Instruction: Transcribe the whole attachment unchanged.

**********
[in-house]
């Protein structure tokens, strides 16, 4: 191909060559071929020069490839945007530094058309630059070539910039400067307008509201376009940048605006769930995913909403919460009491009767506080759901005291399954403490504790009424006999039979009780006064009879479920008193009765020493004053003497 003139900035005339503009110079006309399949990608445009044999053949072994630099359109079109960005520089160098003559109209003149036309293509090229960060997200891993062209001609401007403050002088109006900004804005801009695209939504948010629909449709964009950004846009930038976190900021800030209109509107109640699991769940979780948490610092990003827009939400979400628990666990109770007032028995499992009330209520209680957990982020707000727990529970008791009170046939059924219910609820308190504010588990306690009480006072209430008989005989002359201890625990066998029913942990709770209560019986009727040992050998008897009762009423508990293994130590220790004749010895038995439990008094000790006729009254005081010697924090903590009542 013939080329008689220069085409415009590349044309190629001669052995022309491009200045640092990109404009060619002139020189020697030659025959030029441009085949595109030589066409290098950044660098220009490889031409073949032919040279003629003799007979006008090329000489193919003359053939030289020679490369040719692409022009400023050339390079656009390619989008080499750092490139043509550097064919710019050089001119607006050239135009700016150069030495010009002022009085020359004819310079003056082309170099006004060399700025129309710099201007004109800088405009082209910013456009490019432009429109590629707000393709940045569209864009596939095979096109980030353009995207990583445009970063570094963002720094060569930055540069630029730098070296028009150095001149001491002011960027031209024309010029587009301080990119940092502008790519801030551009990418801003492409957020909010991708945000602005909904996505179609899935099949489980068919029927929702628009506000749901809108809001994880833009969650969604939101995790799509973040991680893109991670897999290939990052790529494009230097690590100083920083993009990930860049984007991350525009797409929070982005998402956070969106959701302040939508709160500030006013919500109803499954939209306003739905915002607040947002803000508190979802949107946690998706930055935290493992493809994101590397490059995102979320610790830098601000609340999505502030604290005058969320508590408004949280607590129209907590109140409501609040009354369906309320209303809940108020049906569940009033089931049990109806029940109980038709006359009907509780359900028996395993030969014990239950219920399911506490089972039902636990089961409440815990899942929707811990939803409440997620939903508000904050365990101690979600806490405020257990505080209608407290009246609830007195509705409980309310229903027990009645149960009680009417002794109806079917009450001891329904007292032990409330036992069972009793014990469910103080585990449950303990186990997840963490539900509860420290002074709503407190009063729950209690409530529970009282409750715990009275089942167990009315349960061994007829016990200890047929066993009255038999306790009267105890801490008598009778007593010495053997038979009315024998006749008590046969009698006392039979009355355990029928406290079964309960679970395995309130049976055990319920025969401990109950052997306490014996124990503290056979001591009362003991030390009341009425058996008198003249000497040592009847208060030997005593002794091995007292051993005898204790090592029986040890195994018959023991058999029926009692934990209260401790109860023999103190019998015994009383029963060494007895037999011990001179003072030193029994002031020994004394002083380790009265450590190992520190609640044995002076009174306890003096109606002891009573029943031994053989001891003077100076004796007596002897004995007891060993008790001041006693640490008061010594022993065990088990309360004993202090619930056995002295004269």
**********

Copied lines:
[in-house]
């Protein structure tokens, strides 16, 4: 191909060559071929020069490839945007530094058309630059070539910039400067307008509201376009940048605006769930995913909403919460009491009767506080759901005291399954403490504790009424006999039979009780006064009879479920008193009765020493004053003497 003139900035005339503009110079006309399949990608445009044999053949072994630099359109079109960005520089160098003559109209003149036309293509090229960060997200891993062209001609401007403050002088109006900004804005801009695209939504948010629909449709964009950004846009930038976190900021800030209109509107109640699991769940979780948490610092990003827009939400979400628990666990109770007032028995499992009330209520209680957990982020707000727990529970008791009170046939059924219910609820308190504010588990306690009480006072209430008989005989002359201890625990066998029913942990709770209560019986009727040992050998008897009762009423508990293994130590220790004749010895038995439990008094000790006729009254005081010697924090903590009542 013939080329008689220069085409415009590349044309190629001669052995022309491009200045640092990109404009060619002139020189020697030659025959030029441009085949595109030589066409290098950044660098220009490889031409073949032919040279003629003799007979006008090329000489193919003359053939030289020679490369040719692409022009400023050339390079656009390619989008080499750092490139043509550097064919710019050089001119607006050239135009700016150069030495010009002022009085020359004819310079003056082309170099006004060399700025129309710099201007004109800088405009082209910013456009490019432009429109590629707000393709940045569209864009596939095979096109980030353009995207990583445009970063570094963002720094060569930055540069630029730098070296028009150095001149001491002011960027031209024309010029587009301080990119940092502008790519801030551009990418801003492409957020909010991708945000602005909904996505179609899935099949489980068919029927929702628009506000749901809108809001994880833009969650969604939101995790799509973040991680893109991670897999290939990052790529494009230097690590100083920083993009990930860049984007991350525009797409929070982005998402956070969106959701302040939508709160500030006013919500109803499954939209306003739905915002607040947002803000508190979802949107946690998706930055935290493992493809994101590397490059995102979320610790830098601000609340999505502030604290005058969320508590408004949280607590129209907590109140409501609040009354369906309320209303809940108020049906569940009033089931049990109806029940109980038709006359009907509780359900028996395993030969014990239950219920399911506490089972039902636990089961409440815990899942929707811990939803409440997620939903508000904050365990101690979600806490405020257990505080209608407290009246609830007195509705409980309310229903027990009645149960009680009417002794109806079917009450001891329904007292032990409330036992069972009793014990469910103080585990449950303990186990997840963490539900509860420290002074709503407190009063729950209690409530529970009282409750715990009275089942167990009315349960061994007829016990200890047929066993009255038999306790009267105890801490008598009778007593010495053997038979009315024998006749008590046969009698006392039979009355355990029928406290079964309960679970395995309130049976055990319920025969401990109950052997306490014996124990503290056979001591009362003991030390009341009425058996008198003249000497040592009847208060030997005593002794091995007292051993005898204790090592029986040890195994018959023991058999029926009692934990209260401790109860023999103190019998015994009383029963060494007895037999011990001179003072030193029994002031020994004394002083380790009265450590190992520190609640044995002076009174306890003096109606002891009573029943031994053989001891003077100076004796007596002897004995007891060993008790001041006693640490008061010594022993065990088990309360004993202090619930056995002295004269």